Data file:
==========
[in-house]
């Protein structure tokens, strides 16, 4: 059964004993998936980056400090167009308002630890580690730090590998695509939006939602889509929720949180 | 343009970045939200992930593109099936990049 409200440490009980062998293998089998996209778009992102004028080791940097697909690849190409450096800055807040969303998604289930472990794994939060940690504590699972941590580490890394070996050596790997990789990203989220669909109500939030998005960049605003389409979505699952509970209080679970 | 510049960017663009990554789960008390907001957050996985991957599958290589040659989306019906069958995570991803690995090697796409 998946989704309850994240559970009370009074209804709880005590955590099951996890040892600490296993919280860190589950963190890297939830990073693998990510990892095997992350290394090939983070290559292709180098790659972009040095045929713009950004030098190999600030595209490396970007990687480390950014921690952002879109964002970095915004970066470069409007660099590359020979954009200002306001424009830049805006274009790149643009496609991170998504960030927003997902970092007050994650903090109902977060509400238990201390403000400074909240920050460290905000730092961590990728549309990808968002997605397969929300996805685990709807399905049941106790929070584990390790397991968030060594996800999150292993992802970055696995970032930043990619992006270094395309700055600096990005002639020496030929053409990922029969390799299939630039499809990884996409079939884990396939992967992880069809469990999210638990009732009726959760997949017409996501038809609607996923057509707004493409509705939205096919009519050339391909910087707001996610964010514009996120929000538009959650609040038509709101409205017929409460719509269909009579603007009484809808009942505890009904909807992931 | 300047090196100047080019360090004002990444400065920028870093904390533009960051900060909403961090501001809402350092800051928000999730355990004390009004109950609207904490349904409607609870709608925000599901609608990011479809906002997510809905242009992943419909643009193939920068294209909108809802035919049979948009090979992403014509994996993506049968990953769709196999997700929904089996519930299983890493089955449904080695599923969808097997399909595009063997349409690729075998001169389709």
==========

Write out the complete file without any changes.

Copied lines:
[in-house]
């Protein structure tokens, strides 16, 4: 059964004993998936980056400090167009308002630890580690730090590998695509939006939602889509929720949180 | 343009970045939200992930593109099936990049 409200440490009980062998293998089998996209778009992102004028080791940097697909690849190409450096800055807040969303998604289930472990794994939060940690504590699972941590580490890394070996050596790997990789990203989220669909109500939030998005960049605003389409979505699952509970209080679970 | 510049960017663009990554789960008390907001957050996985991957599958290589040659989306019906069958995570991803690995090697796409 998946989704309850994240559970009370009074209804709880005590955590099951996890040892600490296993919280860190589950963190890297939830990073693998990510990892095997992350290394090939983070290559292709180098790659972009040095045929713009950004030098190999600030595209490396970007990687480390950014921690952002879109964002970095915004970066470069409007660099590359020979954009200002306001424009830049805006274009790149643009496609991170998504960030927003997902970092007050994650903090109902977060509400238990201390403000400074909240920050460290905000730092961590990728549309990808968002997605397969929300996805685990709807399905049941106790929070584990390790397991968030060594996800999150292993992802970055696995970032930043990619992006270094395309700055600096990005002639020496030929053409990922029969390799299939630039499809990884996409079939884990396939992967992880069809469990999210638990009732009726959760997949017409996501038809609607996923057509707004493409509705939205096919009519050339391909910087707001996610964010514009996120929000538009959650609040038509709101409205017929409460719509269909009579603007009484809808009942505890009904909807992931 | 300047090196100047080019360090004002990444400065920028870093904390533009960051900060909403961090501001809402350092800051928000999730355990004390009004109950609207904490349904409607609870709608925000599901609608990011479809906002997510809905242009992943419909643009193939920068294209909108809802035919049979948009090979992403014509994996993506049968990953769709196999997700929904089996519930299983890493089955449904080695599923969808097997399909595009063997349409690729075998001169389709």